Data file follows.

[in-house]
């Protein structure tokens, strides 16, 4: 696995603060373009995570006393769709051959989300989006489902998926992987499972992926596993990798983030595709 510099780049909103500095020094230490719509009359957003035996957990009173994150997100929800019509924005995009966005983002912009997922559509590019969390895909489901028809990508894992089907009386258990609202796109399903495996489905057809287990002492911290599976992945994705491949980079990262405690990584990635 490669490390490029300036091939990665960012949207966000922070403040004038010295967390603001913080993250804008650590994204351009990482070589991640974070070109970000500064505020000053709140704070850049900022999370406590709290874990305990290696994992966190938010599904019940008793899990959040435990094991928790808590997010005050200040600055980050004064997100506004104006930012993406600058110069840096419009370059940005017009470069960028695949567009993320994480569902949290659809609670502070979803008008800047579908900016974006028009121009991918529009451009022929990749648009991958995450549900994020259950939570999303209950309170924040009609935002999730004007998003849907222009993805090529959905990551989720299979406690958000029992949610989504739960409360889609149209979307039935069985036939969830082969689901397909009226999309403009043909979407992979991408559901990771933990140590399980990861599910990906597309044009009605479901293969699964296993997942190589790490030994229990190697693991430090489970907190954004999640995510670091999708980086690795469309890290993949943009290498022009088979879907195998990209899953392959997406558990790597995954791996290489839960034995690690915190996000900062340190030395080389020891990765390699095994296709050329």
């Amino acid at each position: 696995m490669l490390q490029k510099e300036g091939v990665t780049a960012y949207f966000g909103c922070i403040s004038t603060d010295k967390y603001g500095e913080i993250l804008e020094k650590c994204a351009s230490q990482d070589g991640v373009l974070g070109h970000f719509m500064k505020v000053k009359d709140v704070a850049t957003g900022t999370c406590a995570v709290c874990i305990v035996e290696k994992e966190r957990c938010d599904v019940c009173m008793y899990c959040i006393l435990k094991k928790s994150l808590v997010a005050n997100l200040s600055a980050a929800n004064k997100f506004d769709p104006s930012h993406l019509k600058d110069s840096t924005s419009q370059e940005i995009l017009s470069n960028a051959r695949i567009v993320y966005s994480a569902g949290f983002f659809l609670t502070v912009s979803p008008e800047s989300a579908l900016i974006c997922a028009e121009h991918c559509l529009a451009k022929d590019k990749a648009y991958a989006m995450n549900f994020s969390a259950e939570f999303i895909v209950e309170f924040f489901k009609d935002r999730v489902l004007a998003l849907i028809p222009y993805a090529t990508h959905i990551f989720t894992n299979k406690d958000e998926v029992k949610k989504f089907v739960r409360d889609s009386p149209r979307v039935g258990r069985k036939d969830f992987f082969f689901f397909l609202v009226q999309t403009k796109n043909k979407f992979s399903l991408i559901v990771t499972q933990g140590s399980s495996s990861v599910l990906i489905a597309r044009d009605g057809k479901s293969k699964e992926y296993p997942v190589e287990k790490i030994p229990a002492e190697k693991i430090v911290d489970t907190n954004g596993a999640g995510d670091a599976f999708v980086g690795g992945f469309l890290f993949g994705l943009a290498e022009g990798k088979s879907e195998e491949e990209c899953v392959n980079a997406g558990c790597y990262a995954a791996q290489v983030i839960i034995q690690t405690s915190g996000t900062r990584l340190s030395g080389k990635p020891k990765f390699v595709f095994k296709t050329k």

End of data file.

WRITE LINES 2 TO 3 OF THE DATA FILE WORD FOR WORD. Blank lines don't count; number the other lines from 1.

């Protein structure tokens, strides 16, 4: 696995603060373009995570006393769709051959989300989006489902998926992987499972992926596993990798983030595709 510099780049909103500095020094230490719509009359957003035996957990009173994150997100929800019509924005995009966005983002912009997922559509590019969390895909489901028809990508894992089907009386258990609202796109399903495996489905057809287990002492911290599976992945994705491949980079990262405690990584990635 490669490390490029300036091939990665960012949207966000922070403040004038010295967390603001913080993250804008650590994204351009990482070589991640974070070109970000500064505020000053709140704070850049900022999370406590709290874990305990290696994992966190938010599904019940008793899990959040435990094991928790808590997010005050200040600055980050004064997100506004104006930012993406600058110069840096419009370059940005017009470069960028695949567009993320994480569902949290659809609670502070979803008008800047579908900016974006028009121009991918529009451009022929990749648009991958995450549900994020259950939570999303209950309170924040009609935002999730004007998003849907222009993805090529959905990551989720299979406690958000029992949610989504739960409360889609149209979307039935069985036939969830082969689901397909009226999309403009043909979407992979991408559901990771933990140590399980990861599910990906597309044009009605479901293969699964296993997942190589790490030994229990190697693991430090489970907190954004999640995510670091999708980086690795469309890290993949943009290498022009088979879907195998990209899953392959997406558990790597995954791996290489839960034995690690915190996000900062340190030395080389020891990765390699095994296709050329």
């Amino acid at each position: 696995m490669l490390q490029k510099e300036g091939v990665t780049a960012y949207f966000g909103c922070i403040s004038t603060d010295k967390y603001g500095e913080i993250l804008e020094k650590c994204a351009s230490q990482d070589g991640v373009l974070g070109h970000f719509m500064k505020v000053k009359d709140v704070a850049t957003g900022t999370c406590a995570v709290c874990i305990v035996e290696k994992e966190r957990c938010d599904v019940c009173m008793y899990c959040i006393l435990k094991k928790s994150l808590v997010a005050n997100l200040s600055a980050a929800n004064k997100f506004d769709p104006s930012h993406l019509k600058d110069s840096t924005s419009q370059e940005i995009l017009s470069n960028a051959r695949i567009v993320y966005s994480a569902g949290f983002f659809l609670t502070v912009s979803p008008e800047s989300a579908l900016i974006c997922a028009e121009h991918c559509l529009a451009k022929d590019k990749a648009y991958a989006m995450n549900f994020s969390a259950e939570f999303i895909v209950e309170f924040f489901k009609d935002r999730v489902l004007a998003l849907i028809p222009y993805a090529t990508h959905i990551f989720t894992n299979k406690d958000e998926v029992k949610k989504f089907v739960r409360d889609s009386p149209r979307v039935g258990r069985k036939d969830f992987f082969f689901f397909l609202v009226q999309t403009k796109n043909k979407f992979s399903l991408i559901v990771t499972q933990g140590s399980s495996s990861v599910l990906i489905a597309r044009d009605g057809k479901s293969k699964e992926y296993p997942v190589e287990k790490i030994p229990a002492e190697k693991i430090v911290d489970t907190n954004g596993a999640g995510d670091a599976f999708v980086g690795g992945f469309l890290f993949g994705l943009a290498e022009g990798k088979s879907e195998e491949e990209c899953v392959n980079a997406g558990c790597y990262a995954a791996q290489v983030i839960i034995q690690t405690s915190g996000t900062r990584l340190s030395g080389k990635p020891k990765f390699v595709f095994k296709t050329k």